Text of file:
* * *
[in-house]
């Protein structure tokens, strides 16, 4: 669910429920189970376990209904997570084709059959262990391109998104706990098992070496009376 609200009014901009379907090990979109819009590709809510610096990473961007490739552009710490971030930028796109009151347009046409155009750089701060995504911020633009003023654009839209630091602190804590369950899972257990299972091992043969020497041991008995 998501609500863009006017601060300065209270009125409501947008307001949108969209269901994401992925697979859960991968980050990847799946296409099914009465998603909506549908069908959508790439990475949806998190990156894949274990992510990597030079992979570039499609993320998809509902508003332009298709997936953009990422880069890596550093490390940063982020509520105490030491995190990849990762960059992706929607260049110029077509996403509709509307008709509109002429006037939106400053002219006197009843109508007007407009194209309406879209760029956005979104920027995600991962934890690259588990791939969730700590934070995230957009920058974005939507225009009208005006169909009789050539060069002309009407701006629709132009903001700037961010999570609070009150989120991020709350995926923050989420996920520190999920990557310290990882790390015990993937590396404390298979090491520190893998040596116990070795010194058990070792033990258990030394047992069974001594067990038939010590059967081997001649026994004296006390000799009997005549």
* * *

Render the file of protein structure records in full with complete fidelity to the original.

[in-house]
């Protein structure tokens, strides 16, 4: 669910429920189970376990209904997570084709059959262990391109998104706990098992070496009376 609200009014901009379907090990979109819009590709809510610096990473961007490739552009710490971030930028796109009151347009046409155009750089701060995504911020633009003023654009839209630091602190804590369950899972257990299972091992043969020497041991008995 998501609500863009006017601060300065209270009125409501947008307001949108969209269901994401992925697979859960991968980050990847799946296409099914009465998603909506549908069908959508790439990475949806998190990156894949274990992510990597030079992979570039499609993320998809509902508003332009298709997936953009990422880069890596550093490390940063982020509520105490030491995190990849990762960059992706929607260049110029077509996403509709509307008709509109002429006037939106400053002219006197009843109508007007407009194209309406879209760029956005979104920027995600991962934890690259588990791939969730700590934070995230957009920058974005939507225009009208005006169909009789050539060069002309009407701006629709132009903001700037961010999570609070009150989120991020709350995926923050989420996920520190999920990557310290990882790390015990993937590396404390298979090491520190893998040596116990070795010194058990070792033990258990030394047992069974001594067990038939010590059967081997001649026994004296006390000799009997005549």